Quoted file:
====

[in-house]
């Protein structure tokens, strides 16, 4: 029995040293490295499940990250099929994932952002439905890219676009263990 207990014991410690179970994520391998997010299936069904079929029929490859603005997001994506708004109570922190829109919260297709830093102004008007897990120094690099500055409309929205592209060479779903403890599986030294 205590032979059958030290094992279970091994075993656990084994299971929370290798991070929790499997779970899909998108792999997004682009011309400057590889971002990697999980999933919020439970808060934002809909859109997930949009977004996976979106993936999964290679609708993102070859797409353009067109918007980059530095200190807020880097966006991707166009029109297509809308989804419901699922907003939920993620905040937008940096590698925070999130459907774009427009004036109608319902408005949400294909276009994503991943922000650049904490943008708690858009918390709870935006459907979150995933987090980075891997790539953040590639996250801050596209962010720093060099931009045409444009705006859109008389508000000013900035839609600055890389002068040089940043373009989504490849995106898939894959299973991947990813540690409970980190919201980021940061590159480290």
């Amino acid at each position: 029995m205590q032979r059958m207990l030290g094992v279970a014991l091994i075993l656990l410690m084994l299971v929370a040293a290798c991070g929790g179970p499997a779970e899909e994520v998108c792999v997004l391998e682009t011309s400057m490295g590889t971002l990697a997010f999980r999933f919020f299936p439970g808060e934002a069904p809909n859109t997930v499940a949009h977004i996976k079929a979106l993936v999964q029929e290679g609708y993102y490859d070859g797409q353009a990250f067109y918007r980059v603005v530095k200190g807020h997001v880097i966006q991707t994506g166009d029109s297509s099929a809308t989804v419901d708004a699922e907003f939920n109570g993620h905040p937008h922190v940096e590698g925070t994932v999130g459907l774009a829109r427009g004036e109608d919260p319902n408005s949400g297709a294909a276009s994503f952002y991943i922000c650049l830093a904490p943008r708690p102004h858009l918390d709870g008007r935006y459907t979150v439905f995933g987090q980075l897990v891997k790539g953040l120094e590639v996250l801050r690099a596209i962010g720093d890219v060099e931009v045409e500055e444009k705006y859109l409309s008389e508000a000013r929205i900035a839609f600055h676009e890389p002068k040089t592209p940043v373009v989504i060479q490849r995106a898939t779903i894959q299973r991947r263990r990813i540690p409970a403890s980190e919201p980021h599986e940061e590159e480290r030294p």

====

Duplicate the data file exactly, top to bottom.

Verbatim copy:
[in-house]
């Protein structure tokens, strides 16, 4: 029995040293490295499940990250099929994932952002439905890219676009263990 207990014991410690179970994520391998997010299936069904079929029929490859603005997001994506708004109570922190829109919260297709830093102004008007897990120094690099500055409309929205592209060479779903403890599986030294 205590032979059958030290094992279970091994075993656990084994299971929370290798991070929790499997779970899909998108792999997004682009011309400057590889971002990697999980999933919020439970808060934002809909859109997930949009977004996976979106993936999964290679609708993102070859797409353009067109918007980059530095200190807020880097966006991707166009029109297509809308989804419901699922907003939920993620905040937008940096590698925070999130459907774009427009004036109608319902408005949400294909276009994503991943922000650049904490943008708690858009918390709870935006459907979150995933987090980075891997790539953040590639996250801050596209962010720093060099931009045409444009705006859109008389508000000013900035839609600055890389002068040089940043373009989504490849995106898939894959299973991947990813540690409970980190919201980021940061590159480290």
């Amino acid at each position: 029995m205590q032979r059958m207990l030290g094992v279970a014991l091994i075993l656990l410690m084994l299971v929370a040293a290798c991070g929790g179970p499997a779970e899909e994520v998108c792999v997004l391998e682009t011309s400057m490295g590889t971002l990697a997010f999980r999933f919020f299936p439970g808060e934002a069904p809909n859109t997930v499940a949009h977004i996976k079929a979106l993936v999964q029929e290679g609708y993102y490859d070859g797409q353009a990250f067109y918007r980059v603005v530095k200190g807020h997001v880097i966006q991707t994506g166009d029109s297509s099929a809308t989804v419901d708004a699922e907003f939920n109570g993620h905040p937008h922190v940096e590698g925070t994932v999130g459907l774009a829109r427009g004036e109608d919260p319902n408005s949400g297709a294909a276009s994503f952002y991943i922000c650049l830093a904490p943008r708690p102004h858009l918390d709870g008007r935006y459907t979150v439905f995933g987090q980075l897990v891997k790539g953040l120094e590639v996250l801050r690099a596209i962010g720093d890219v060099e931009v045409e500055e444009k705006y859109l409309s008389e508000a000013r929205i900035a839609f600055h676009e890389p002068k040089t592209p940043v373009v989504i060479q490849r995106a898939t779903i894959q299973r991947r263990r990813i540690p409970a403890s980190e919201p980021h599986e940061e590159e480290r030294p």